The page files are one or more areas of your hard disks that Windows XP reserves as virtual memory. To put it simply, these reserved areas are used to contain any data that may spill over from your main memory.

Virtual memory is accessed by Windows just like physical memory, but is many times slower, due to the much slower speed of hard drive data transfer as compared to RAM. Windows XP actually uses the Page files continuously, regardless of the amount of free memory on your system, so optimizing these files can have a positive effect on the performance of your computer.

To optimize the page file(s), there are a few options you can consider.

Page File Placement:

Since Page files require intermittent disk access to write and retrieve information, putting them on the same drive as the operating system can compromise the performance of both. Of course, since most systems contain only a single hard drive, this is not usually something that can be changed. If your system contains more than one hard disk, consider placing a page file on the the non-OS disk and removing the one on the OS-disk containing the Windows files.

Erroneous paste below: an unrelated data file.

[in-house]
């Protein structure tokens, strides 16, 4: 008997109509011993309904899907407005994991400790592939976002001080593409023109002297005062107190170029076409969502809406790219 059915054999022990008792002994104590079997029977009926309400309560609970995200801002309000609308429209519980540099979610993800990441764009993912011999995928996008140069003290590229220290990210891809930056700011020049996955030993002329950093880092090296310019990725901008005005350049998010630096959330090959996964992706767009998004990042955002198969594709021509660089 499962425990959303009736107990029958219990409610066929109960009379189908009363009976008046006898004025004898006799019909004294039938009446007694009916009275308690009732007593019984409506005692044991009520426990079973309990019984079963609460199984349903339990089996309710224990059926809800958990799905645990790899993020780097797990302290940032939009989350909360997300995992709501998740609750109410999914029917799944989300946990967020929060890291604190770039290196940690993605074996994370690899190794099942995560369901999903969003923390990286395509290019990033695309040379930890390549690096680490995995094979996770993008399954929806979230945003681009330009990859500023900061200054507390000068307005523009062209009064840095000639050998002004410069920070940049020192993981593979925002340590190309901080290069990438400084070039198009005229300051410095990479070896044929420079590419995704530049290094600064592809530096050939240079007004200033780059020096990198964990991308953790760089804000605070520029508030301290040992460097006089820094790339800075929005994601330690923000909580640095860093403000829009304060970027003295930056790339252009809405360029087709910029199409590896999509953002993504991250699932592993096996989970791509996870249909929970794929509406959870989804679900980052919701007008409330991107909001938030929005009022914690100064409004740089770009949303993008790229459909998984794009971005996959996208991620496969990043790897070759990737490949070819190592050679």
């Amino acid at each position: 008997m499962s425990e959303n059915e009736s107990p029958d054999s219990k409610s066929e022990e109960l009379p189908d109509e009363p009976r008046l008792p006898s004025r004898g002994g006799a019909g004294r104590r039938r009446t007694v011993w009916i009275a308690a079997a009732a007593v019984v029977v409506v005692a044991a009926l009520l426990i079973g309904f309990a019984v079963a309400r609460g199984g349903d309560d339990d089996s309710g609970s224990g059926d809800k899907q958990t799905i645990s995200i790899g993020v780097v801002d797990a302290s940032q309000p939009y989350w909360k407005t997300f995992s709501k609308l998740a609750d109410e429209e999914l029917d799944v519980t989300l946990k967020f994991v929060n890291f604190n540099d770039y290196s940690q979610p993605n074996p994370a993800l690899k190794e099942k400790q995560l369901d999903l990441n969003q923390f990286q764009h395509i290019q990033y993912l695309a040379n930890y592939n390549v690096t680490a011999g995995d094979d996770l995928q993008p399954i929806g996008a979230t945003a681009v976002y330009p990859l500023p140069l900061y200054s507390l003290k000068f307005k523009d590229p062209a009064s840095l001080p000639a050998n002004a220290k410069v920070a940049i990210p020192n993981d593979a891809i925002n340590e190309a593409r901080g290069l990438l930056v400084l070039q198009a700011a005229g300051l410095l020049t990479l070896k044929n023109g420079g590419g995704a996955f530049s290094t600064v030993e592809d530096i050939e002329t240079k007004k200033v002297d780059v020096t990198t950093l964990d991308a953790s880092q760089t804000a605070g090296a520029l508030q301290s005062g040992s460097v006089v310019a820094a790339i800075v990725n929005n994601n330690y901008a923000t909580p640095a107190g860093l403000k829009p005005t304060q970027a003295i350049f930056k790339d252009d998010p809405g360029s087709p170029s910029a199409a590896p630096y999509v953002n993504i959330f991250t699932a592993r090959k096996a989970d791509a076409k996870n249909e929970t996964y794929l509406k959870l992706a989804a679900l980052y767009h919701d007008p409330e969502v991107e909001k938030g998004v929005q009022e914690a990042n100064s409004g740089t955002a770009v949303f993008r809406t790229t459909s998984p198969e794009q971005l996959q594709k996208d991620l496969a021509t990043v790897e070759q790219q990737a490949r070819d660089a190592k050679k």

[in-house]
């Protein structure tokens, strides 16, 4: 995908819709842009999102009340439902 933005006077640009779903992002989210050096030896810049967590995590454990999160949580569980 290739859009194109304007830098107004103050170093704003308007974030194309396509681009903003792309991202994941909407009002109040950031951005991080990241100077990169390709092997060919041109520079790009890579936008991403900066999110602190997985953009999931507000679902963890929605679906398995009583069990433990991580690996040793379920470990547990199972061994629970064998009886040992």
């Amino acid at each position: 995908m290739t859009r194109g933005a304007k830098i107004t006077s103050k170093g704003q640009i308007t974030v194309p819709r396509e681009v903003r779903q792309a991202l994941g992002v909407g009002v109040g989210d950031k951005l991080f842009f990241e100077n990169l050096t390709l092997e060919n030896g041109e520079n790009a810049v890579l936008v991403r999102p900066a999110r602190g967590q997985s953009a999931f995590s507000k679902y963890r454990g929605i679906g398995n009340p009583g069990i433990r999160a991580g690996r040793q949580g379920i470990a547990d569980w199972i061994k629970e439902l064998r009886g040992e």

To do this: Right click on 'my computer' and select 'properties' then the 'advanced' tab. In the 'performance' section, click 'settings' then select the 'advanced' tab. In the 'virtual memory' section, click 'change.' From here you can choose individual drives and customize the size of the paging files you wish to create.

Page File Size:

By default, page files are created with a starting size and a maximum size. These values allow Windows to resize the paging file as system demand grows. It is more efficient to set an identical starting and maximum value so that no resources are wasted resizing the file.

To do this, choose 'custom size' for each page file and set the initial and maximum sizes to the same number.

As for what size to set them at, the best bet is to leave them at, or slightly below the default 'maximum' setting the system assigned, with a ceiling of 1GB. This is the amount of space that is reserved for the file, regardless of its current size. If you are creating multiple page files, split the amount between them.